Les Paul wiring Part 2

Okay, now I'm good.
I've just finished updating the wiring job from the other week... Swapped out the Blusebucker for a vintage Lawrence L-500. As much as I like the Blusebucker, it is not versatile at all.  It's also much easier to clean up a hot pickup. So, I've also added a EQ/L filter circuit on the tone controls push pull (no more standard tone control either). (using the wiring diagram found here http://guitarsbyfender.yuku.com/sreply/55639/Q-L-Filter-DPDT)
So, the L-500 adds in the option of going full out metal, but also, with the Q-filter, can be dialed back for some really clean sounds. (looking for a link to a great explanation of the L filter and EQ filters, which the tone push-pull switch toggles between... found this archive.org link, can't find it on the site it was http://guitarsbyfender.yuku.com/ ...)
...From the Man himself:

The Q-Filter is an LCR network - a 1 henry, low Q noisefree inductor in series with a .02 micro farad cap in parallel with an 8 kilo ohm resistor. Wired like a cap to a tone pot, you can gradually decrease the impedance of the circuit but maintaining a slightly higher impedance below 1100 Hertz. Also available without the cap and the resistor to gradually decrease the impedance of the pickup.

The EQ system is the most versatile system to alter the sound of a guitar and can be used for multiple functions. The basic components are a 900mh low Q inductor in series with a capacitor and a variable resistor (tone pot). We used to ship it as a complete pre-tuned unit to replace the cap at the tone pot, limited for one basic function. However, in conjunction with different pickups in different positions, it's much more versatile when the inductor is separated from the cap, like [shipped now]. In the past, this caused severe problems when players used the wrong caps and resistors, especially when the EQ was wired to a switch only. The system must be wired to a control or you totally limit its functions, as follows:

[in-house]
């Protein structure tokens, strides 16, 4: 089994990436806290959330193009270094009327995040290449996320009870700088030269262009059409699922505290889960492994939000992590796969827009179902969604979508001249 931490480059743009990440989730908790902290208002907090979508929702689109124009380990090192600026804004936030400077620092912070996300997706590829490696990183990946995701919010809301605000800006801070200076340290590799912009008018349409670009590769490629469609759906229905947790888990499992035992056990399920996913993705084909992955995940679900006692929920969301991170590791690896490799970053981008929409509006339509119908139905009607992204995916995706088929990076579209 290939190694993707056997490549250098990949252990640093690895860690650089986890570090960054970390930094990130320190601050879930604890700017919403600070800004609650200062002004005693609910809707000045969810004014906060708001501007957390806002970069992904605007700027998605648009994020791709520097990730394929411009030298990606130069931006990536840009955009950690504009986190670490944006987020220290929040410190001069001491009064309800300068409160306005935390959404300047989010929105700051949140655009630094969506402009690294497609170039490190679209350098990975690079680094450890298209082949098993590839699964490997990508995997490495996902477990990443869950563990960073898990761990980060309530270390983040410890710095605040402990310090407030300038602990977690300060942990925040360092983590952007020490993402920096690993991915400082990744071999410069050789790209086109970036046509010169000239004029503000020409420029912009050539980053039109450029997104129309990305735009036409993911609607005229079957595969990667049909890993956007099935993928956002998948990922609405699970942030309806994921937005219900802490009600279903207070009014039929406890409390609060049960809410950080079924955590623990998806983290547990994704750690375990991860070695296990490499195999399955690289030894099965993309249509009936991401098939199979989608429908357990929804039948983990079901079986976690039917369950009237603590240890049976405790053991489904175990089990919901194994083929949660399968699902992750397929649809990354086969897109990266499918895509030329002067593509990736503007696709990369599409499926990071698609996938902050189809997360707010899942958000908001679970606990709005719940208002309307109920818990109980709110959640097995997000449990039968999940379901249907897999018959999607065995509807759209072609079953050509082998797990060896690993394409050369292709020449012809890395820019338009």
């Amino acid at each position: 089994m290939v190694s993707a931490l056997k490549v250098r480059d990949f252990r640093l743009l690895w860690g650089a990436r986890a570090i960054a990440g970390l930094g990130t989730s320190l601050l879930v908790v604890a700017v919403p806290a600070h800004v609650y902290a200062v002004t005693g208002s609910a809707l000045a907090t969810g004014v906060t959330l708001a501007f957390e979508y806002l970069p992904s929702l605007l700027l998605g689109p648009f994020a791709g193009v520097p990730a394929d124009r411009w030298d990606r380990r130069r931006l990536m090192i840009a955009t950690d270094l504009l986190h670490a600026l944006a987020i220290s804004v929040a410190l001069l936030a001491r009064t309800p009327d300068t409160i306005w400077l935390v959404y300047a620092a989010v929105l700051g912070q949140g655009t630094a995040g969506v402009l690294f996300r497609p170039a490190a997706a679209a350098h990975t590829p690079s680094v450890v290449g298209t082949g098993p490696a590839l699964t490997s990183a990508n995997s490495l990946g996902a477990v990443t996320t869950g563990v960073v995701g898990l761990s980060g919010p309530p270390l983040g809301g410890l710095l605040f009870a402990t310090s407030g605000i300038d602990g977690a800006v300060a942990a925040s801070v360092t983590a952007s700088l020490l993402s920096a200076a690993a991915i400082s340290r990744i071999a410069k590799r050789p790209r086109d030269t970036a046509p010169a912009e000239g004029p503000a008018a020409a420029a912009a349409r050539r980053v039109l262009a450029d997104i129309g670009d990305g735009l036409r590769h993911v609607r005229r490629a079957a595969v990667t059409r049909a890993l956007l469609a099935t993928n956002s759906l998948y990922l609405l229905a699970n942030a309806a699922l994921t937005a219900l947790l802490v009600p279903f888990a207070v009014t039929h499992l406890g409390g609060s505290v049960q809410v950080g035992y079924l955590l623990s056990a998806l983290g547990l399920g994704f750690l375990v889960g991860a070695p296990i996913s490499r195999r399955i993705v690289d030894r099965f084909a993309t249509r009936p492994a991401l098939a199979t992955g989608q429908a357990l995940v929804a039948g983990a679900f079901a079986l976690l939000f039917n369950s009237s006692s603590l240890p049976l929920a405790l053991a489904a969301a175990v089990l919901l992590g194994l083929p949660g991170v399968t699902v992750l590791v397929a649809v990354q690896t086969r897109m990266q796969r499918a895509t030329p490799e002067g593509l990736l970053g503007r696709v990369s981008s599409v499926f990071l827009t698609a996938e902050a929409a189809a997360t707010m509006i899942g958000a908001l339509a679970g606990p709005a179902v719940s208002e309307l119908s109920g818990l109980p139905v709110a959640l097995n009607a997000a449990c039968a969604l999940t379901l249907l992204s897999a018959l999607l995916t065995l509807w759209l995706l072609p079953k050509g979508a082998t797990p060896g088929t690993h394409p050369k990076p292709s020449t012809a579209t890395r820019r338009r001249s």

Function A - the L Filter - the inductor, wired like a cap to the tone pot.

When you turn the pot from 10 to 0, you slowly reduce the impedance of the pickup. This is equal to taking turns off the pickup or making a sweet clean pickup out of a high power, overdrive pickup. This works fine for the neck pickup. With the control set below 3, the impedance is much too low so we block the control with a fixed 10 kilo ohm resistor or don't turn the control below 3 or 4.

Function B - the EQ Filter

On the bridge pickup, we want to maintain more lows so we block the inductor with a resistor in parallel with a cap. Now, when you turn the control to zero and you use hi-fi speakers, you can duplicate the sound of an acoustic guitar. With the controls on 3, you can get out of the bridge pickup, the #4 position sound of a Strat.
So, if I've done this correctly, the push pull on the tone control should toggle between function A and B.
Here's the lastest diagram: